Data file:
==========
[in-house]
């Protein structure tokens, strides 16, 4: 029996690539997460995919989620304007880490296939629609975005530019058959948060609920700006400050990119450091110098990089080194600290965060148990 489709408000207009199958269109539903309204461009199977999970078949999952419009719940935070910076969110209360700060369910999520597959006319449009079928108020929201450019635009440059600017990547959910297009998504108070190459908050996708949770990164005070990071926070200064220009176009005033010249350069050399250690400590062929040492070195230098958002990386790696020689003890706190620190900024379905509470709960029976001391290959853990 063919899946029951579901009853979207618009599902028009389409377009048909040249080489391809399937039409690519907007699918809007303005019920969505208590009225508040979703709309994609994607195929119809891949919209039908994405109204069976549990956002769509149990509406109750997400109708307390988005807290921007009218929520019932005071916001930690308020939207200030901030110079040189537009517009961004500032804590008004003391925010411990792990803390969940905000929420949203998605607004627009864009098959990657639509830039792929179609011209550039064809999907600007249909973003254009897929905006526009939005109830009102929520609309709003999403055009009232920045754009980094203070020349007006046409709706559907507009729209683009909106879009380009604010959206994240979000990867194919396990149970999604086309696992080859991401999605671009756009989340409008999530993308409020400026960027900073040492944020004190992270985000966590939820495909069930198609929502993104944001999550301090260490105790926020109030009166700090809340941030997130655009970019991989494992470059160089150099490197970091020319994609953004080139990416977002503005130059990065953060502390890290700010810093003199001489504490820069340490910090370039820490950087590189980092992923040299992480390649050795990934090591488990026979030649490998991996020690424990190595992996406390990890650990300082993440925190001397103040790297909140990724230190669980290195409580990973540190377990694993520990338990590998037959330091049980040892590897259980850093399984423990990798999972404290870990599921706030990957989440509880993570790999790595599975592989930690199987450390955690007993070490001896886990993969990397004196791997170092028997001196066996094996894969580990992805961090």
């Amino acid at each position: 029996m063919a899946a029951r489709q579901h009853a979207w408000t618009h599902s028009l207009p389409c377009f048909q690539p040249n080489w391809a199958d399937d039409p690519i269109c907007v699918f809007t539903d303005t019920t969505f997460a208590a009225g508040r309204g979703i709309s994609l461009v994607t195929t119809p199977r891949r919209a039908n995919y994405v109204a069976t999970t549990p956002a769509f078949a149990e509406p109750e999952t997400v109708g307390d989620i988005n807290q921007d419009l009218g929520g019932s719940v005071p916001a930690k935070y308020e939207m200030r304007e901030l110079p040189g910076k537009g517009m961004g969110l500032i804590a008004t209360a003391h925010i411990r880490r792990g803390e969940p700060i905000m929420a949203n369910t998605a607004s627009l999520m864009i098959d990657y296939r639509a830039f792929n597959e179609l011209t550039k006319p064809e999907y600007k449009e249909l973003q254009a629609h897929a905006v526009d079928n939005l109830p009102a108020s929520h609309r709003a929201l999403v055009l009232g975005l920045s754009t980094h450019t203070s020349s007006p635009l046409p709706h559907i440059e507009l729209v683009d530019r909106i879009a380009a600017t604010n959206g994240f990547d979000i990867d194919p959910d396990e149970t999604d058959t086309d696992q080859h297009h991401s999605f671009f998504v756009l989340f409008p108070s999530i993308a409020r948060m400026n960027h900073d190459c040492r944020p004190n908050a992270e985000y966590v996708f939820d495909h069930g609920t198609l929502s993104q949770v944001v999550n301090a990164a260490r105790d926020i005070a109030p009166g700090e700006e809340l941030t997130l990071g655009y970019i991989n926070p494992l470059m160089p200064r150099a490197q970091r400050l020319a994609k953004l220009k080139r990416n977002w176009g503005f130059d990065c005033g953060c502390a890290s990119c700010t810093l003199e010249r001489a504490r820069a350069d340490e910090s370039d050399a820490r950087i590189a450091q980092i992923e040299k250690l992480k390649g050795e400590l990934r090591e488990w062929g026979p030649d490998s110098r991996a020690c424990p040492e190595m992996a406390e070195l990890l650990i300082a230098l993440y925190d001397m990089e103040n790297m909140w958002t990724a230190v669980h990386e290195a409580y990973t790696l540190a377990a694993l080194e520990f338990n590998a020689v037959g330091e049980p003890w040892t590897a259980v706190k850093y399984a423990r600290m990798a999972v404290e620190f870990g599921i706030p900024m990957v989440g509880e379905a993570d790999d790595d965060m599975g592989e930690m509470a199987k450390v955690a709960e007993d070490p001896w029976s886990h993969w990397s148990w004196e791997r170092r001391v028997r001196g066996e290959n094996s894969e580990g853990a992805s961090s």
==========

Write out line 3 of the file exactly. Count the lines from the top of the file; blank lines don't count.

């Amino acid at each position: 029996m063919a899946a029951r489709q579901h009853a979207w408000t618009h599902s028009l207009p389409c377009f048909q690539p040249n080489w391809a199958d399937d039409p690519i269109c907007v699918f809007t539903d303005t019920t969505f997460a208590a009225g508040r309204g979703i709309s994609l461009v994607t195929t119809p199977r891949r919209a039908n995919y994405v109204a069976t999970t549990p956002a769509f078949a149990e509406p109750e999952t997400v109708g307390d989620i988005n807290q921007d419009l009218g929520g019932s719940v005071p916001a930690k935070y308020e939207m200030r304007e901030l110079p040189g910076k537009g517009m961004g969110l500032i804590a008004t209360a003391h925010i411990r880490r792990g803390e969940p700060i905000m929420a949203n369910t998605a607004s627009l999520m864009i098959d990657y296939r639509a830039f792929n597959e179609l011209t550039k006319p064809e999907y600007k449009e249909l973003q254009a629609h897929a905006v526009d079928n939005l109830p009102a108020s929520h609309r709003a929201l999403v055009l009232g975005l920045s754009t980094h450019t203070s020349s007006p635009l046409p709706h559907i440059e507009l729209v683009d530019r909106i879009a380009a600017t604010n959206g994240f990547d979000i990867d194919p959910d396990e149970t999604d058959t086309d696992q080859h297009h991401s999605f671009f998504v756009l989340f409008p108070s999530i993308a409020r948060m400026n960027h900073d190459c040492r944020p004190n908050a992270e985000y966590v996708f939820d495909h069930g609920t198609l929502s993104q949770v944001v999550n301090a990164a260490r105790d926020i005070a109030p009166g700090e700006e809340l941030t997130l990071g655009y970019i991989n926070p494992l470059m160089p200064r150099a490197q970091r400050l020319a994609k953004l220009k080139r990416n977002w176009g503005f130059d990065c005033g953060c502390a890290s990119c700010t810093l003199e010249r001489a504490r820069a350069d340490e910090s370039d050399a820490r950087i590189a450091q980092i992923e040299k250690l992480k390649g050795e400590l990934r090591e488990w062929g026979p030649d490998s110098r991996a020690c424990p040492e190595m992996a406390e070195l990890l650990i300082a230098l993440y925190d001397m990089e103040n790297m909140w958002t990724a230190v669980h990386e290195a409580y990973t790696l540190a377990a694993l080194e520990f338990n590998a020689v037959g330091e049980p003890w040892t590897a259980v706190k850093y399984a423990r600290m990798a999972v404290e620190f870990g599921i706030p900024m990957v989440g509880e379905a993570d790999d790595d965060m599975g592989e930690m509470a199987k450390v955690a709960e007993d070490p001896w029976s886990h993969w990397s148990w004196e791997r170092r001391v028997r001196g066996e290959n094996s894969e580990g853990a992805s961090s």